Submitted by Brian Geiger
Weathered boats breathe with the Tyrrhenian Sea
Which glittered like gems or sunlight through canopies
On creaking wood and sun-darkened men
Pouring hake and salmon from buckets to ice bins.
And there’s family up a-ways mending a sail
In a garden-wreathed shack aged many decades,
Caught in its shade and the breeze flowing in
As the Tyrrhenian emptied its chest and birthed wind.
They say on the northernmost hill by the sea
An American chips away at the earth,
that same breeze tumbling up and around him
That same sea swelling and salting his lips.
How deep one can dig with a brush and trowel
If he works through the night and far through the day
Dusting the ruins few else seem to see
Because ancient to them is not ancient to he
Who comes from a world where old is quite new
Where the sea and the earth are bereft
Of a similar tune.
Some of the younger boys spied from the brush,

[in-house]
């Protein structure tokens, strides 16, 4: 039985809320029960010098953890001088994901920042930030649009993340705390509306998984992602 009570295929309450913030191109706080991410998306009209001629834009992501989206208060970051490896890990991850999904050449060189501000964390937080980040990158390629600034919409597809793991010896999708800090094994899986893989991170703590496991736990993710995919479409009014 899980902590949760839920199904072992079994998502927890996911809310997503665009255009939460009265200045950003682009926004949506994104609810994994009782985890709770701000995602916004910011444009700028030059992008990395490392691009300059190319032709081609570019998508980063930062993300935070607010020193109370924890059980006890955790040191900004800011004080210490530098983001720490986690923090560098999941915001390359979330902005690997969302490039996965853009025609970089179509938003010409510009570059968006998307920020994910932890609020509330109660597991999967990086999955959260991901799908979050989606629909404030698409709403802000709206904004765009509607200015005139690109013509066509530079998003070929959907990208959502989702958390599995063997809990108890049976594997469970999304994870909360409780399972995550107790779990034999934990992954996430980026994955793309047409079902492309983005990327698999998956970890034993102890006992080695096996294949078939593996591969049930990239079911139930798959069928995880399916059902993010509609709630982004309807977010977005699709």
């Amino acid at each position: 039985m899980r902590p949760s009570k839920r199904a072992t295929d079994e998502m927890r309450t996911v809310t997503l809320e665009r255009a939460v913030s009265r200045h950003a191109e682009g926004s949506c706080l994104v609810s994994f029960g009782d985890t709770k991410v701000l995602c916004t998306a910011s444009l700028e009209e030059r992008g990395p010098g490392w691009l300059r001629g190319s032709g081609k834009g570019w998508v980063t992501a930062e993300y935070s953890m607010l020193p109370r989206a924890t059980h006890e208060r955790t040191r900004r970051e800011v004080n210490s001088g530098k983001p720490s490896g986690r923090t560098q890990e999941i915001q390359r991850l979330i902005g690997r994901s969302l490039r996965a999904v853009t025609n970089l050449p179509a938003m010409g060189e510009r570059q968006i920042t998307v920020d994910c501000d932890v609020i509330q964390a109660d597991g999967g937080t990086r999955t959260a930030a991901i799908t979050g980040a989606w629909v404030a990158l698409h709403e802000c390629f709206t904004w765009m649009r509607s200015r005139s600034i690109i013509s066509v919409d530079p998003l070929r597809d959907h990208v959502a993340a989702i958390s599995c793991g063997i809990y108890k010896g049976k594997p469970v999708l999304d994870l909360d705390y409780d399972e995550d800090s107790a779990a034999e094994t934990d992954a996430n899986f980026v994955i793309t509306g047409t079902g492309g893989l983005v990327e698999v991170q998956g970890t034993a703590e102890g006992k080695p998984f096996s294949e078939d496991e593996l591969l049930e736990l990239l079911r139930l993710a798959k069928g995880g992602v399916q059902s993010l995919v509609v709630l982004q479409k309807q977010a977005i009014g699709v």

Not as stained by the sun as their fathers yet.
He’d have shown them his tools. Or asked for a glass.
But his work had been long and his eyes had grown tired.
So he just laid back. And he let the world take him.
And he thought to himself, how strange
That the sea smells like Ravel sounds
And that the breath of the Tyrrhenian
Sings of Debussy.
About the Author
Brian is the editor of Vita Brevis, a popular online literary magazine that he founded in 2017. He’s also a university student studying to become a psychotherapist, and in his free time, he’s a freelance writer for numerous publications and clients. Some of his personal publications can be found here.
Photo Credit: Mending the Sail – Joaquin Sorolla